We could add an additional 5000 new doctors per year if we wanted to do so. That comes out to an average of 100 more per state with perhaps 150 from New York and California and fewer from Montana and Alaska.

Medical school is very expensive but does not need to be as expensive as it is. Much of the first year curriculum (anatomy, immunology, genetics) are lecture courses that can be given on-line freeing up classroom space and faculty salaries.  Not that much more laboratory space is needed to accommodate an additional 100 students, especially if there was more than one medical school in the state. Clinical courses and research require patients and supervision and there are enough of both to go around.

Most medical students graduate with piles of debt. We could arrange to let them work that debt off after they become doctors by working part-time over a period of years at free or low cost clinics in rural or inner city areas where they are needed.  That way people without insurance could still get care and a lot of doctors would not have to be concerned about having to charge as much as they can to pay off their debt.

There has also been a shortage of nurses in the US since I first looked in the early 1990s. Current estimates seem to be between 250,000-500,000 unfilled nursing jobs by 2025.  These are good paying, middle class jobs in a rewarding albeit challenging profession. A shortage of this magnitude necessarily increases what nurses earn. If we want the cost of care to decrease, we need to train a lot more nurses.

The demand for healthcare is rising at the same time. More people are becoming insured with the Affordable Care Act and the population of baby-boomers is getting older. The best way to reduce the cost of healthcare might be to reduce the demand.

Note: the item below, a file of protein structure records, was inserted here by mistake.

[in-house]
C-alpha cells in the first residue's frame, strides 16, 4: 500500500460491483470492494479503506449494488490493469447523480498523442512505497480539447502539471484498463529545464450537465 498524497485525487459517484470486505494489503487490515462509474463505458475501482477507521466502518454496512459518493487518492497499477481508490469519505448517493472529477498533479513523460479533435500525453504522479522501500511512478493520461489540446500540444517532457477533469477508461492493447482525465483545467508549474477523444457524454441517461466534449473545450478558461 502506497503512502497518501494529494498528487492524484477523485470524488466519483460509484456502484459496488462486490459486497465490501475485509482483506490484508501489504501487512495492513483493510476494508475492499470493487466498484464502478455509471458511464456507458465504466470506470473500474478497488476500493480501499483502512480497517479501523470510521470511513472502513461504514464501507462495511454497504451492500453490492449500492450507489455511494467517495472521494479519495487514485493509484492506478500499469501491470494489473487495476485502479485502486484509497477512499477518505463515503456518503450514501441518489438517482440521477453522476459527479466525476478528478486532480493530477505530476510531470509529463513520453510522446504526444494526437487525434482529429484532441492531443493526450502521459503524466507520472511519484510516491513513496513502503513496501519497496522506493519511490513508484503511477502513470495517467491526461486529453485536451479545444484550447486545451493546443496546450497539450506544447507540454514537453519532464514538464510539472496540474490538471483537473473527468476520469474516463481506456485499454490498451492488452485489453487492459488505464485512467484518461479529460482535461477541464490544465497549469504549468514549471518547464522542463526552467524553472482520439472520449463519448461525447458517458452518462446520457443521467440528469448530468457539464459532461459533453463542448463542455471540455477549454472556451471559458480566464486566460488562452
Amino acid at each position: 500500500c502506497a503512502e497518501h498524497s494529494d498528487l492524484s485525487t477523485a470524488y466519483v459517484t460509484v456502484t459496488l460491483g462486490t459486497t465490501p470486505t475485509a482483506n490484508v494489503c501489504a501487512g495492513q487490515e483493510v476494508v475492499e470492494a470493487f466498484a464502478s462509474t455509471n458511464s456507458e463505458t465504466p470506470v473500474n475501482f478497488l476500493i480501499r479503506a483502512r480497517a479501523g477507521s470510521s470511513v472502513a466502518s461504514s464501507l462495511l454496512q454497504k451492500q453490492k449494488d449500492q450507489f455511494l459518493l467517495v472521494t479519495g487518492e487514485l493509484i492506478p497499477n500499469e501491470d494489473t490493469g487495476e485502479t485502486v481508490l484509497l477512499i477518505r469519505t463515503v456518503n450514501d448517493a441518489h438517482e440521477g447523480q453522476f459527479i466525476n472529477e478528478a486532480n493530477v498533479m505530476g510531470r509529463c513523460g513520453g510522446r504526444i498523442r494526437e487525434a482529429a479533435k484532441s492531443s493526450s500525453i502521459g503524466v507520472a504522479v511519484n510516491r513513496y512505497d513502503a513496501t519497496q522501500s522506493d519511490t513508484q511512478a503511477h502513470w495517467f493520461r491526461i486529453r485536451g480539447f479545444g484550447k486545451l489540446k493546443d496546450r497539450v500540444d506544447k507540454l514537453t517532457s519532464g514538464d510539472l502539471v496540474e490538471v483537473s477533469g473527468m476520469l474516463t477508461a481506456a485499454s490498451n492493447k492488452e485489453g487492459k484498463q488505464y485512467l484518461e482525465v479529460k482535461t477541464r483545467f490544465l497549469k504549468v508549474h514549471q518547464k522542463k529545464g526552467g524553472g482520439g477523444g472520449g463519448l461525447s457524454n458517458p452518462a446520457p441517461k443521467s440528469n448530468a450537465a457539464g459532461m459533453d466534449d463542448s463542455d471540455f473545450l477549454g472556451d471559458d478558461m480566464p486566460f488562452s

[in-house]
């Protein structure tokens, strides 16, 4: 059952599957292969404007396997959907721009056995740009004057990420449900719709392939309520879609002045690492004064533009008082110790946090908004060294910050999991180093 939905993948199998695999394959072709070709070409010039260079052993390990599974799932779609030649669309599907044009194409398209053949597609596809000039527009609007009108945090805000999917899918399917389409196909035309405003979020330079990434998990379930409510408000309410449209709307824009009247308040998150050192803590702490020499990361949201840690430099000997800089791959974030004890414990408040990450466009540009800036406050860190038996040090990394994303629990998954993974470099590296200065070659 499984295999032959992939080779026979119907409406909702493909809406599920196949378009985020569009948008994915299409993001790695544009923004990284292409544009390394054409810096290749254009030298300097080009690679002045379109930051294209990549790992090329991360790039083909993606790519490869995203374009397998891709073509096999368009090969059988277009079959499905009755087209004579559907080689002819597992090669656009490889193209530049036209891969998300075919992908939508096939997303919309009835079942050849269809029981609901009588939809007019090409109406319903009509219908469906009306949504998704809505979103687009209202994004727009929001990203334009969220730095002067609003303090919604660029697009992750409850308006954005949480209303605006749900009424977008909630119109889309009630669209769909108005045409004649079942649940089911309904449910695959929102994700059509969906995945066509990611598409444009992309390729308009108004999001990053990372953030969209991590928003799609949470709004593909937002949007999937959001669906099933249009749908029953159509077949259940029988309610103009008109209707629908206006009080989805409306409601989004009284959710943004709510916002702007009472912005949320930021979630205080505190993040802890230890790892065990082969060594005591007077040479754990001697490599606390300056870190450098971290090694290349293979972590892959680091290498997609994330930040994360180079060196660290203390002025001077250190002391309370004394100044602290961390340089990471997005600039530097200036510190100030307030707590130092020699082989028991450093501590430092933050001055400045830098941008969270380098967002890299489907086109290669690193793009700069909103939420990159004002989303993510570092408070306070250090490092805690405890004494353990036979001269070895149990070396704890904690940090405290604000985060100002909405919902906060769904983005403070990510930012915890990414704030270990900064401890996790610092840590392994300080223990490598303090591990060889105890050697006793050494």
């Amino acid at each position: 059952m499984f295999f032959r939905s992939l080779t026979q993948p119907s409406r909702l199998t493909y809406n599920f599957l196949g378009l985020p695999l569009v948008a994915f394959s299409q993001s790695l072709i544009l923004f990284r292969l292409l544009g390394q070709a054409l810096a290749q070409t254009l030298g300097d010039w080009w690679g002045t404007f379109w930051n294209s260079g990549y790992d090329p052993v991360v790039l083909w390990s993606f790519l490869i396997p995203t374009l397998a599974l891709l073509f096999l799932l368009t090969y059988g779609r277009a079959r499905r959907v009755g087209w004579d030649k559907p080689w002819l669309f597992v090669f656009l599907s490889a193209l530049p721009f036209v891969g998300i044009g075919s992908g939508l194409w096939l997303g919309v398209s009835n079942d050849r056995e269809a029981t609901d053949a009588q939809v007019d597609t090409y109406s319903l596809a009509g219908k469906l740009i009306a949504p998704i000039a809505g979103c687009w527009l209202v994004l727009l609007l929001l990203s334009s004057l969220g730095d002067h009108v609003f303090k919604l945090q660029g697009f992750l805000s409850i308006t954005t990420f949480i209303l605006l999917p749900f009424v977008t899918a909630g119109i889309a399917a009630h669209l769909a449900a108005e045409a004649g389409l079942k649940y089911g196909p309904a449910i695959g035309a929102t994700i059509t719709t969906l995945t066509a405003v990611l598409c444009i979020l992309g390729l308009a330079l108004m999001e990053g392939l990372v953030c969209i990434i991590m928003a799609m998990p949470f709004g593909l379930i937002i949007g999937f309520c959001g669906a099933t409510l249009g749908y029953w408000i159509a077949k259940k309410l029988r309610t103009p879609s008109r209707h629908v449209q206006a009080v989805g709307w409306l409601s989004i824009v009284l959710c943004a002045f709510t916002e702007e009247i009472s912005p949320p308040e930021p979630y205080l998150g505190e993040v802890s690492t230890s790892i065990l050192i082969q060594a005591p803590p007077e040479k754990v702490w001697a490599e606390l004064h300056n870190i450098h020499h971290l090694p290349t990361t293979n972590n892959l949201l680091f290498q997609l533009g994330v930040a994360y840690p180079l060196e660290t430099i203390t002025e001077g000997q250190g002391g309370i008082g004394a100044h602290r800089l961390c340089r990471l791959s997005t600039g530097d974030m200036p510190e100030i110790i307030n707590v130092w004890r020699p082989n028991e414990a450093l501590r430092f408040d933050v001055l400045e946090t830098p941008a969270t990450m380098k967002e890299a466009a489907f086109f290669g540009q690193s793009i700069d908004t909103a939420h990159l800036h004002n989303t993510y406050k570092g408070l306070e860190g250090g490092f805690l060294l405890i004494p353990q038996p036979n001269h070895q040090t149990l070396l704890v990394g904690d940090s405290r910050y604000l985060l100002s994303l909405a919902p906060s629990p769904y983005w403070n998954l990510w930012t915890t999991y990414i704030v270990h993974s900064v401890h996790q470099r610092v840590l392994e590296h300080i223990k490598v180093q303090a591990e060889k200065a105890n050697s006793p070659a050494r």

If we wanted the population to be healthier over all we could, for example, outlaw smoking and tobacco products altogether. We could make a first offense for drunk driving punishable by a permanent loss of driving privileges. Drunk drivers add significantly to healthcare costs every year.

We could reduce diabetes and obesity by imposing a hefty surtax on fried foods or sugared beverages. We could outlaw vending machines that sold potato chips and require that they sell fruit instead.  We could also require school children to spend part of their lunch hour walking around the block a few times. Healthcare costs will not come down in the long term if 30% of school age children are already obese.

I am not suggesting that any of this will happen. We did, however, get rid of asbestos, lead paint and DDT for health reasons and we require seat belts for the same reason. Each action reduced healthcare costs. Somehow sugary drinks and fried food seem a lot harder to regulate.

Perhaps health insurance companies could take a page from auto insurers who offer discounts for good drivers.  If you get a physical every year (which itself leads to early detection of many diseases and reduces the costs of treatment) and are not significantly over weight, you get a discount on your premium.  Economics teaches that incentives usually work better than penalties.

The one place you will never find a solution to the costs of healthcare is the US Congress.  The lobbyists who represent the industries that receive our healthcare dollars will see to that. As I said, Congress has been “fixing” healthcare since at least the early 1990s.  A market driven solution may be our best bet.